Elizabeth, a farmer from South Sudan. Photo: Tim Bierley/Oxfam About 80 percent of the world’s food is produced by small-scale farming. Women make up on average 43 percent of this agricultural labour in developing countries. They are the majority in some countries. In South Asia, more than two-thirds of employed women work in agriculture. In eastern Africa, over half of farmers are women.
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A group of women at the entrance to the displaced people's settlement of Muna Garage on the outskirts of Maiduguri in Nigeria. Photo: Pablo Tosco/Oxfam Women bear the brunt of the battle against hunger, but they’re also a powerful force capable of feeding their communities.
by Artur Francisco, Digital Campaigns Coordinator
Our Humanitarian Specialist, Darren Brunk, went along to Sophie's school to receive her donation. We are incredibly grateful to have the support of one of the coolest 13-year-olds out – Sophie Guerin. She sold hot drinks at her school in Wellington and raised a massive $627 which she chose to give to Oxfam. We can’t thank her enough for her support of those people who need it most.
A young woman receives food aid at the Bulakhali camp in Bangladesh, where 13,500 people are seeking humanitarian assistance. Oxfam plans to assist more than 200,000 people with emergency support. Photo: AJM Zobaidur Rahman/Oxfam Oxfam is responding with water, sanitation, and other essentials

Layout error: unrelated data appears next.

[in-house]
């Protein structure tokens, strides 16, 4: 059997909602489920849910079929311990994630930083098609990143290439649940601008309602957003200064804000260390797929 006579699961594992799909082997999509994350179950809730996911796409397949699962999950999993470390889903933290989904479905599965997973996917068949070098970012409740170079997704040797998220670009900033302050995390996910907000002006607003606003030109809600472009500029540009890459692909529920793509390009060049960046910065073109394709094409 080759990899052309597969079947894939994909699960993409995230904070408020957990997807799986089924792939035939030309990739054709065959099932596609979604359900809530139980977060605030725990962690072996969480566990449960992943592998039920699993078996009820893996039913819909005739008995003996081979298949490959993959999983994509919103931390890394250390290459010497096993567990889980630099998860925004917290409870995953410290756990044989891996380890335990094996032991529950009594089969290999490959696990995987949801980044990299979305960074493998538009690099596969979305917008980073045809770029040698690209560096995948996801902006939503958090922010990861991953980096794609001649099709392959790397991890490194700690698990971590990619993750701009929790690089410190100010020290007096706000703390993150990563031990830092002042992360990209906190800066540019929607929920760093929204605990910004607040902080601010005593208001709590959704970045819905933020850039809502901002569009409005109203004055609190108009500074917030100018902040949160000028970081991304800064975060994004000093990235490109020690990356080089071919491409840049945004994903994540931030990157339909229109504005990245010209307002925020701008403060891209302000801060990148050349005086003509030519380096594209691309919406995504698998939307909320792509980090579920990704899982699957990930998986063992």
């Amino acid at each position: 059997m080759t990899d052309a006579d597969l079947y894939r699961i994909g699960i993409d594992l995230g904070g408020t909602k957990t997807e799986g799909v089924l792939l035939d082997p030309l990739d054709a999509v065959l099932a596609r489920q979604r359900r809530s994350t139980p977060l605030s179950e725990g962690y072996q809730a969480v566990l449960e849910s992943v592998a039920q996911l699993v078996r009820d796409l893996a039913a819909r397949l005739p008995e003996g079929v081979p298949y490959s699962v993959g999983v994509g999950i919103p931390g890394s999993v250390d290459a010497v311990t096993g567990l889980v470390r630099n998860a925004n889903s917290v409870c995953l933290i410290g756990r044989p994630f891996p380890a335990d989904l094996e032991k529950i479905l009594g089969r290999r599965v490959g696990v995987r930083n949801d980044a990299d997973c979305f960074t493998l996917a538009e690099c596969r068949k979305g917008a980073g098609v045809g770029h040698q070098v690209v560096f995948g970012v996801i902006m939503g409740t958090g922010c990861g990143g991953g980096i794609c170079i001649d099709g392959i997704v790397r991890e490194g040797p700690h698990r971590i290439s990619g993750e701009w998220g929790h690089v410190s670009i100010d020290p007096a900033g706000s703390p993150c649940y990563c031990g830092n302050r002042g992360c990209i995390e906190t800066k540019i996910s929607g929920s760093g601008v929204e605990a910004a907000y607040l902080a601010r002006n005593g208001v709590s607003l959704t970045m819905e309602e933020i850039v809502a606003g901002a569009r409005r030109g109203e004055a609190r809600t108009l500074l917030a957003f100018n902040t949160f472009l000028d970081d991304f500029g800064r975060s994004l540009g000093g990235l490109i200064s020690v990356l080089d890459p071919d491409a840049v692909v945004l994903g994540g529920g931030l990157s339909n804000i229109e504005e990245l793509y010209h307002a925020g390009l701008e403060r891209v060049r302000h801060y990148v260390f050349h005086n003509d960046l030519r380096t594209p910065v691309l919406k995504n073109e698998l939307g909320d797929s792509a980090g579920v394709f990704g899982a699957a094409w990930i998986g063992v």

Thankgod Chigizie sits inside his school classroom. His community, Rumuekpe, in Nigeria, was badly destroyed during the conflict among various rival militants and gangs over access to oil money from 2005-2008. Many were killed and displaced, and homes, schools and churches were left in ruins. Photo: George Osodi/Panos for Oxfam America Newest US tax cut proposal would rig tax rules even further.
by Artur Francisco, Digital Campaigns Coordinator A woman in her village in Assam, India, which was badly affected by the recent monsoonal floods. Photo: Oxfam India.
One of our rural livelihoods project in Vanuatu, that began in January 2013, was completed in February this year. It was thanks to your continued support that we were able to carry out a project of this length. Long-term projects mean long-term solutions, so thank you for sticking with us and helping us create real change. We hope you enjoy hearing the stories about what you’ve helped us achieve!
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A computer classroom in Oneputa Combined School, northern Namibia. The Namibian government is committed to reducing inequality and secondary education is free for all students. Photo: John Hogg/World Bank